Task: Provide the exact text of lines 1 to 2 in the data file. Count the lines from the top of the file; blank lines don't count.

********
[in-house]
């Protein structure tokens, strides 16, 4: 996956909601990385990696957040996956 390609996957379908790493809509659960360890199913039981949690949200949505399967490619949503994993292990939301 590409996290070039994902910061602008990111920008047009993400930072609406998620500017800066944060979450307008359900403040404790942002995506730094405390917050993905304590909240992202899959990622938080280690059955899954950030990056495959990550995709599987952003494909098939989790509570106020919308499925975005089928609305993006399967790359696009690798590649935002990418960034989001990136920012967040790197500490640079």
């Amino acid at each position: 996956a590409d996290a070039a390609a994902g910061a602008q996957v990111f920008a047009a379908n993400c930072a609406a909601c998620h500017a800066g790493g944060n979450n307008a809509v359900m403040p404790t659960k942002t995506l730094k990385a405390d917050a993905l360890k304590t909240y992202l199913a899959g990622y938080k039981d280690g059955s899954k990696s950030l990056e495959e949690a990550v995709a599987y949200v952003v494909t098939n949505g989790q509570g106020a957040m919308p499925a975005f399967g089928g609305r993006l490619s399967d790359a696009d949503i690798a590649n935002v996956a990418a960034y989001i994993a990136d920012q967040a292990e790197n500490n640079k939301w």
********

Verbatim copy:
[in-house]
């Protein structure tokens, strides 16, 4: 996956909601990385990696957040996956 390609996957379908790493809509659960360890199913039981949690949200949505399967490619949503994993292990939301 590409996290070039994902910061602008990111920008047009993400930072609406998620500017800066944060979450307008359900403040404790942002995506730094405390917050993905304590909240992202899959990622938080280690059955899954950030990056495959990550995709599987952003494909098939989790509570106020919308499925975005089928609305993006399967790359696009690798590649935002990418960034989001990136920012967040790197500490640079």